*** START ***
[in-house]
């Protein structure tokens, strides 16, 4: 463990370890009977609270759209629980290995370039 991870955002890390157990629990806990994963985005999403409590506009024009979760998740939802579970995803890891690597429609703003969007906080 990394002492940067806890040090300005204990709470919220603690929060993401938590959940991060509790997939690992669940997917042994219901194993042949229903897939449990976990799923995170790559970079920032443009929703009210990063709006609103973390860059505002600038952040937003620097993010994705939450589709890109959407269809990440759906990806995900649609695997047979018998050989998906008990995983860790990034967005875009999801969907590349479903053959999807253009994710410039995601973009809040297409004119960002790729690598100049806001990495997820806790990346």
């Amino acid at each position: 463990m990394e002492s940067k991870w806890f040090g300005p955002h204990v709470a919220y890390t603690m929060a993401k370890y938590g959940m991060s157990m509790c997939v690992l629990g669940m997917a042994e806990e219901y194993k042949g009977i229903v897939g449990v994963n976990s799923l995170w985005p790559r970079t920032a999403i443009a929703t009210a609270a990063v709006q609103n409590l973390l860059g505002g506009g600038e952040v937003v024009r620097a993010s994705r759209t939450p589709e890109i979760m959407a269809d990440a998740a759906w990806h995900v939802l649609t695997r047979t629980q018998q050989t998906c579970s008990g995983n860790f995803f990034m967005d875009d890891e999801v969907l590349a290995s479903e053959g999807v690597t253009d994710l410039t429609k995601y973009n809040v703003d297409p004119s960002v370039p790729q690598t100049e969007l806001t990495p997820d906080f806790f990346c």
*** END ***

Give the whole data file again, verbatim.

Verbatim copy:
[in-house]
């Protein structure tokens, strides 16, 4: 463990370890009977609270759209629980290995370039 991870955002890390157990629990806990994963985005999403409590506009024009979760998740939802579970995803890891690597429609703003969007906080 990394002492940067806890040090300005204990709470919220603690929060993401938590959940991060509790997939690992669940997917042994219901194993042949229903897939449990976990799923995170790559970079920032443009929703009210990063709006609103973390860059505002600038952040937003620097993010994705939450589709890109959407269809990440759906990806995900649609695997047979018998050989998906008990995983860790990034967005875009999801969907590349479903053959999807253009994710410039995601973009809040297409004119960002790729690598100049806001990495997820806790990346």
């Amino acid at each position: 463990m990394e002492s940067k991870w806890f040090g300005p955002h204990v709470a919220y890390t603690m929060a993401k370890y938590g959940m991060s157990m509790c997939v690992l629990g669940m997917a042994e806990e219901y194993k042949g009977i229903v897939g449990v994963n976990s799923l995170w985005p790559r970079t920032a999403i443009a929703t009210a609270a990063v709006q609103n409590l973390l860059g505002g506009g600038e952040v937003v024009r620097a993010s994705r759209t939450p589709e890109i979760m959407a269809d990440a998740a759906w990806h995900v939802l649609t695997r047979t629980q018998q050989t998906c579970s008990g995983n860790f995803f990034m967005d875009d890891e999801v969907l590349a290995s479903e053959g999807v690597t253009d994710l410039t429609k995601y973009n809040v703003d297409p004119s960002v370039p790729q690598t100049e969007l806001t990495p997820d906080f806790f990346c």